In September 2021, ProPublica showed that the call to action is working, with a team of reporters writing that they “contacted GOP leaders in 65 key counties, and 41 reported an unusual increase in signups since Bannon’s campaign began. At least 8,500 new Republican precinct officers (or equivalent lowest-level officials) joined those county parties. We also looked at equivalent Democratic posts and found no similar surge.”
More recently, Cleta Mitchell, a lawyer who worked to overturn the 2020 election with unsubstantiated accusations and debunked claims, appeared on War Room in May and June to advocate for the Election Integrity Network, a conservative coalition that hosts training events for those interested in becoming election workers and surveilling for election fraud. She claimed that “for more than a decade, the left has been infiltrating our election offices. They have subverted the election process.”
Many precinct plan advocates claim that poll watchers are biased toward Democrats and that Republicans must balance that out in order to make sure elections are secure. However, since the overwhelming uptick in election worker signups appears to be a result of election denial on War Room and in other far-right spaces, it is clear that what is presented as a bipartisan effort toward fairness is being advertised on right-wing media as a key method to not “lose America.”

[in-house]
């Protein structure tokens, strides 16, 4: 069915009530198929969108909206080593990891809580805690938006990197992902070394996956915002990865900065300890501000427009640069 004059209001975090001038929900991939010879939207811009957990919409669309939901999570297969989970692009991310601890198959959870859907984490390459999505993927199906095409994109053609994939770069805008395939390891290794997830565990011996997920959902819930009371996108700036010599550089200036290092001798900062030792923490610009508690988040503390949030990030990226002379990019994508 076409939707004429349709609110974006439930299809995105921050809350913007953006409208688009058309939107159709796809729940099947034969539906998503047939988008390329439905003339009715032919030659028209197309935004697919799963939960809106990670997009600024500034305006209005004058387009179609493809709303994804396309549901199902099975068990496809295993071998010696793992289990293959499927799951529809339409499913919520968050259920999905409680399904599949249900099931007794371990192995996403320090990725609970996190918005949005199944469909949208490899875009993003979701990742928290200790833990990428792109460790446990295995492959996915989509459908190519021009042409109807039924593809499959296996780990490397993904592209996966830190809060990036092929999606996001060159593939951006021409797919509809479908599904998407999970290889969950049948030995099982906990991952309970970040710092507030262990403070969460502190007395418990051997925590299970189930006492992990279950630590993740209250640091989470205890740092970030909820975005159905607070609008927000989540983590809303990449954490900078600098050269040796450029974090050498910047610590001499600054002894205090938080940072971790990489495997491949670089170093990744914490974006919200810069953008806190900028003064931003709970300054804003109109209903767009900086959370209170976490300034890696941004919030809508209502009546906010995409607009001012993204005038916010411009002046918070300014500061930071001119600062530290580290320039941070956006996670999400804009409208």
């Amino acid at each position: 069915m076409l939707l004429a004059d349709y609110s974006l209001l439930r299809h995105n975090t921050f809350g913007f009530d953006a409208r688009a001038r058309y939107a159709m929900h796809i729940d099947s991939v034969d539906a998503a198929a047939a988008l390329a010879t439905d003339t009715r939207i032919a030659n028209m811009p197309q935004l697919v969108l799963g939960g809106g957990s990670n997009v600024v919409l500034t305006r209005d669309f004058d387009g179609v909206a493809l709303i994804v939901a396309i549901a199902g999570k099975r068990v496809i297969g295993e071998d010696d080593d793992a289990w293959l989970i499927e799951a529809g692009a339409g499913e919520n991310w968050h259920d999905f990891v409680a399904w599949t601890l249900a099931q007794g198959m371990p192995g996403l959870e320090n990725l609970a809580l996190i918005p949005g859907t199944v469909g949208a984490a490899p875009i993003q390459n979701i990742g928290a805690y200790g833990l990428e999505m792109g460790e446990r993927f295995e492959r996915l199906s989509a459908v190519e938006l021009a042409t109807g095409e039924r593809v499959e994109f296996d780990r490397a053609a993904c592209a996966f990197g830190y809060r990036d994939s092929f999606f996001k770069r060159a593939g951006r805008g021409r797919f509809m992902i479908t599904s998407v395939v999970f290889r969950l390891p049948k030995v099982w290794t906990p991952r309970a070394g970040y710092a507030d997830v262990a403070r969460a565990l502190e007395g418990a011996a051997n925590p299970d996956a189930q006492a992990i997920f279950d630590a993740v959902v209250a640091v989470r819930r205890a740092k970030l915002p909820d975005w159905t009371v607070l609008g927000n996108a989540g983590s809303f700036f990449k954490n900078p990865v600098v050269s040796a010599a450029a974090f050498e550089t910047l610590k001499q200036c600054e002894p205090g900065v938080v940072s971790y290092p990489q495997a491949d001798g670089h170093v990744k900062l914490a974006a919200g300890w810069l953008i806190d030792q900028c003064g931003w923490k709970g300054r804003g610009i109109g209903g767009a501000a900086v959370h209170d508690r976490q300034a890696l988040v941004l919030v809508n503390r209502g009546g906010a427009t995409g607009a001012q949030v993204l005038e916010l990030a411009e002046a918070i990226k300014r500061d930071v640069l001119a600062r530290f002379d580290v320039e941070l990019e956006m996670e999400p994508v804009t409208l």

As The New York Times points out, of “concern is the [Election Integrity Network’s] intent to research the backgrounds of local and state officials to determine whether each is a ‘friend or foe’ of the movement. Many officials already feel under attack by those who falsely contend that the 2020 election was stolen.” Election workers like Moss and Freeman may continue to suffer conspiracy theory-fueled harassment thanks to the plan’s proposed methods.
Politico revealed that in a Michigan-based training, grassroots activists and Republican Party operatives called for actions that could quickly become bigoted harassment, telling recruits they could contest voters if they “have good reason to believe that an individual is not a citizen, that an individual is not of legal voting age. If an individual does not live at the location that they’re registered at, or if the person is not registered at all.” They were also told they should “stand behind voter registration tables to ‘oversee the electronic poll book to make sure the person that is coming in to vote is who they say they are.’”
The danger lies not only in low-level local poll worker roles, but also in state-level political positions. As midterm primaries roll through, the GOP is pushing Trump-backed election deniers such as Arizona’s Mark Finchem, Nevada’s Jim Marchant, New Mexico’s Audrey Trujillo, and Michigan’s Kristina Karamo for secretary of state, where they could have the power – and the support – to overturn their states’ results.